A Pay-What-You-Want Experiment for the Freakonomics Movie


The producers and distributors of the Freakonomics film have set up a nice little experiment: a one-night sneak-preview screening (tonight) in several U.S. cities with a pay-what-you-want pricing scheme.

We have written about pay-what-you-want pricing on this blog many times. Many people connect it to the “Bagel Man” story we told in Freakonomics, but that was different: Paul Feldman had set prices but no cashier, so that was an honor-system payment scheme rather than pay-what-you want.

The movie experiment is truly pay-what-you-want, with a minimum of 1 cent (finally, something to do with those pennies!) and a maximum of $100. There was no choice for zero, nor an option for giving some of the money to charity. The choices were:

  • From $.01 to $5.00 at $.50 intervals
  • From $5.00 to $20.00 at $1.00 intervals
  • From $20.00 to $80.00 at $5.00 intervals
  • $90.00 and $100.00

To get tickets, people had to fill in a survey with nine questions, asking about age, gender, income, employment and the like. When the experiment is done, the producers will give us the data, and we’ll write up a summary. Let me prime the pump by asking you a few questions:

  1. Which amount do you think will be the most popular?
  2. Of the cities involved (Boston; Cambridge, Mass.; Chicago; Dallas; Denver; Los Angeles; New York; Philadelphia; San Francisco; and Washington, D.C.) which do you think will pay the most? The least?
  3. Which income bracket do you think will pay the most, and the least? (The choices were: less than $25k; $25k-$50k; $50k-$75k; $75k-$100k; and more than $100k.)
  4. The survey also asks people if they’ve read Freakonomics; will payment be higher among those for whom the answer is yes or no?

I’ve seen a bit of the early data and I’ll share one fact with you: out of nearly 5,000 people who “bought” tickets, guess how many paid $100, the top price?

The answer:


My question: Why?!!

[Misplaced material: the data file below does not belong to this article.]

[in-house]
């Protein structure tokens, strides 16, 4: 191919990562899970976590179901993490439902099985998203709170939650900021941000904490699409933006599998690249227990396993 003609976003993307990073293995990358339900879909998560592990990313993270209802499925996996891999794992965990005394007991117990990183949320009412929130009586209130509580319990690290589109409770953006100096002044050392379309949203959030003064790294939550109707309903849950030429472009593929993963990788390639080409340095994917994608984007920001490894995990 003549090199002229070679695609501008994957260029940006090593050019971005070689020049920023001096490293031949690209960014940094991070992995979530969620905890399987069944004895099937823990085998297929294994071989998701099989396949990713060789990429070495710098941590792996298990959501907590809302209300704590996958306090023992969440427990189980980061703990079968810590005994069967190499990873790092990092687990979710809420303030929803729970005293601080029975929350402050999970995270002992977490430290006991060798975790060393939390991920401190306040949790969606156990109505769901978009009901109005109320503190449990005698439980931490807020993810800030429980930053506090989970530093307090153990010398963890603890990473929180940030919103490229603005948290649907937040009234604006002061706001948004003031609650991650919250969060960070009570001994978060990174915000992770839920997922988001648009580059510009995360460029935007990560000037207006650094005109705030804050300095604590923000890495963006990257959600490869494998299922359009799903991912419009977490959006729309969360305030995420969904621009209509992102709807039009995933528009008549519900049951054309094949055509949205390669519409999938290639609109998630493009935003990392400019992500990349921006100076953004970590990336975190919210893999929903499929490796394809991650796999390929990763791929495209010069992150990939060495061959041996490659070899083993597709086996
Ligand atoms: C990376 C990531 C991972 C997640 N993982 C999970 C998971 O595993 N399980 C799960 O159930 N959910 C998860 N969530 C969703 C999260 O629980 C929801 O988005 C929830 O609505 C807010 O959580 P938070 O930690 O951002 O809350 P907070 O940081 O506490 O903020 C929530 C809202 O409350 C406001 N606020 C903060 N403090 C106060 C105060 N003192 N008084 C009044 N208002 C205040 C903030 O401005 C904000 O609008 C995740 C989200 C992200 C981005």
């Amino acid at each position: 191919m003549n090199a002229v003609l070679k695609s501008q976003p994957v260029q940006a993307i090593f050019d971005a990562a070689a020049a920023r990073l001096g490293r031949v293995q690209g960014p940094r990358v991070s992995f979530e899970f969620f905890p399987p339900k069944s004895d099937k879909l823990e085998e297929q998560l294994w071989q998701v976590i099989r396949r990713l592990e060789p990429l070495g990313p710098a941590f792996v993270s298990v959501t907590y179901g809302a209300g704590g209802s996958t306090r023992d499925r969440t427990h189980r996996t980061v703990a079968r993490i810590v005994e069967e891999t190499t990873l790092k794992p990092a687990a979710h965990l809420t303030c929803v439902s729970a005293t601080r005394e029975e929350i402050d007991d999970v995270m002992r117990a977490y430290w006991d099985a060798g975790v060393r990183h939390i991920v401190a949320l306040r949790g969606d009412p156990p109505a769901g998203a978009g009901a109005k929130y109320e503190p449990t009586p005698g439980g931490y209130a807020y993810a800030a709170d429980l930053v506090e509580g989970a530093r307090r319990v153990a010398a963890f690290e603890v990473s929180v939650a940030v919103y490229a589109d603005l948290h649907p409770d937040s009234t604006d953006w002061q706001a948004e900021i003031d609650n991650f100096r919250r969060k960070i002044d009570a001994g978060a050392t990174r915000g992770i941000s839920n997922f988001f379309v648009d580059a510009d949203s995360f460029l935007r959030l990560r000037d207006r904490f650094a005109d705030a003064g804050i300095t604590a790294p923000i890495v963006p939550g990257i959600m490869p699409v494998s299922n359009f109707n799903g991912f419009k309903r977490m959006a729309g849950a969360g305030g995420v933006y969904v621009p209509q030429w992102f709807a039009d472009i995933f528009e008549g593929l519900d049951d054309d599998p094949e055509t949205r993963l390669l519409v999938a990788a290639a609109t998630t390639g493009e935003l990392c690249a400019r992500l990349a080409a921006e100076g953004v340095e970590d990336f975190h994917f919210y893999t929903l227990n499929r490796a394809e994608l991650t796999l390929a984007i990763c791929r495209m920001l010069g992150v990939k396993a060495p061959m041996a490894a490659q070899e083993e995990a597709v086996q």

I am guessing most of the $100 payees thought they would be the only person to do so, and would therefore show up in the data set as the sole high-roller. Sorry, folks.

It does remind me of something that happened in college. I had a brand-new girlfriend, Sandy, and we were planning to go to the movies one night, along with a friend of hers. Sandy told me that if you showed up at the movie theater in town (this was Boone, N.C., with only one theater) with a $100 bill, they’d let you in free because they never had enough cash on hand to make change.

How could you not be attracted to such a clever girl?

So I went to the bank, drained my account and walked out with a crisp $100 bill. That night at the movie theater, the cashier took my $100 bill without a second glance, gave me three tickets and gave me back the change. Sandy smiled. I did too. She wasn’t clever in exactly the way I thought, but she was clever nonetheless.

Mike B

When some of the money is going to charity you have to realize that skews what people will pay.


If there's only one movie time and it's greyed out, it's sold out?


Why not ask people to pay AFTER the movie is over. It's value can't be determined before you see it.


Shouldn't the viewers decide what to pay after the movie and pay more if they liked it? By the way I thought all of the discussion about Freakonomics, the movie, was some sort of joke, not real. Then last week in a hotel room a saw an ad on HD-Net. Now I cant wait to see it, but sorry guys, this economist won't pay full price but will wait for it to go to the second run dollar movie houses. No offense, I never see movies full price. Hope all the non-economists overpay. Give them a signed copy of the book if they pay $100.


funny about the $100 bill problem. I normally carry these and usually that is all I have on hand. Spending a $100 bill is very difficult and I find that it takes me a few weeks to actually break it. Gas stations will not accept it (even though I am paying $60 for a tank of gas), fast food and small eateries will not accept it, nor will toll booths or parking garages.

I have received some freebies using this strategy.

Another trick when I was in high school was to go to the bank and always get a fresh $100 (I had about $300 in my account.) Basically when I would spend $10 out of my $100, I would take my $90, deposit it and get a fresh $100 back. People thought I was a high roller even though I spent and made the same as they did.